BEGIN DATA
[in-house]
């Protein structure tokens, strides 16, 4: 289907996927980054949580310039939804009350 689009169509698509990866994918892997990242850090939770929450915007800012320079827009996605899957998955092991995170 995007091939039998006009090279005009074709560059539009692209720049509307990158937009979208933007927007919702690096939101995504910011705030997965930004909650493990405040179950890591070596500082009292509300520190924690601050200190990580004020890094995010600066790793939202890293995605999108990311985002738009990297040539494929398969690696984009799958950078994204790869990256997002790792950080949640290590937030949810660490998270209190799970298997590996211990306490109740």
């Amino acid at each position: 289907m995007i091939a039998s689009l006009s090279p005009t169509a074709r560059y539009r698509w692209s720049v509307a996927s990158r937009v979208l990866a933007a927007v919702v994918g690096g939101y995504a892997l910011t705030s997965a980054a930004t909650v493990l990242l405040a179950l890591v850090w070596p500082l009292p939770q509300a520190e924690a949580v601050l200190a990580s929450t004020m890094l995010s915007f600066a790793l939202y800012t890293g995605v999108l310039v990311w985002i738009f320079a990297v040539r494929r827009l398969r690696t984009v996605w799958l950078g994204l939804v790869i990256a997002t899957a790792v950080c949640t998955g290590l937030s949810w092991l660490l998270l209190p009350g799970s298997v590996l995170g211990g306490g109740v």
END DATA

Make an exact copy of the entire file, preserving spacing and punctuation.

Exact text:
[in-house]
């Protein structure tokens, strides 16, 4: 289907996927980054949580310039939804009350 689009169509698509990866994918892997990242850090939770929450915007800012320079827009996605899957998955092991995170 995007091939039998006009090279005009074709560059539009692209720049509307990158937009979208933007927007919702690096939101995504910011705030997965930004909650493990405040179950890591070596500082009292509300520190924690601050200190990580004020890094995010600066790793939202890293995605999108990311985002738009990297040539494929398969690696984009799958950078994204790869990256997002790792950080949640290590937030949810660490998270209190799970298997590996211990306490109740």
């Amino acid at each position: 289907m995007i091939a039998s689009l006009s090279p005009t169509a074709r560059y539009r698509w692209s720049v509307a996927s990158r937009v979208l990866a933007a927007v919702v994918g690096g939101y995504a892997l910011t705030s997965a980054a930004t909650v493990l990242l405040a179950l890591v850090w070596p500082l009292p939770q509300a520190e924690a949580v601050l200190a990580s929450t004020m890094l995010s915007f600066a790793l939202y800012t890293g995605v999108l310039v990311w985002i738009f320079a990297v040539r494929r827009l398969r690696t984009v996605w799958l950078g994204l939804v790869i990256a997002t899957a790792v950080c949640t998955g290590l937030s949810w092991l660490l998270l209190p009350g799970s298997v590996l995170g211990g306490g109740v």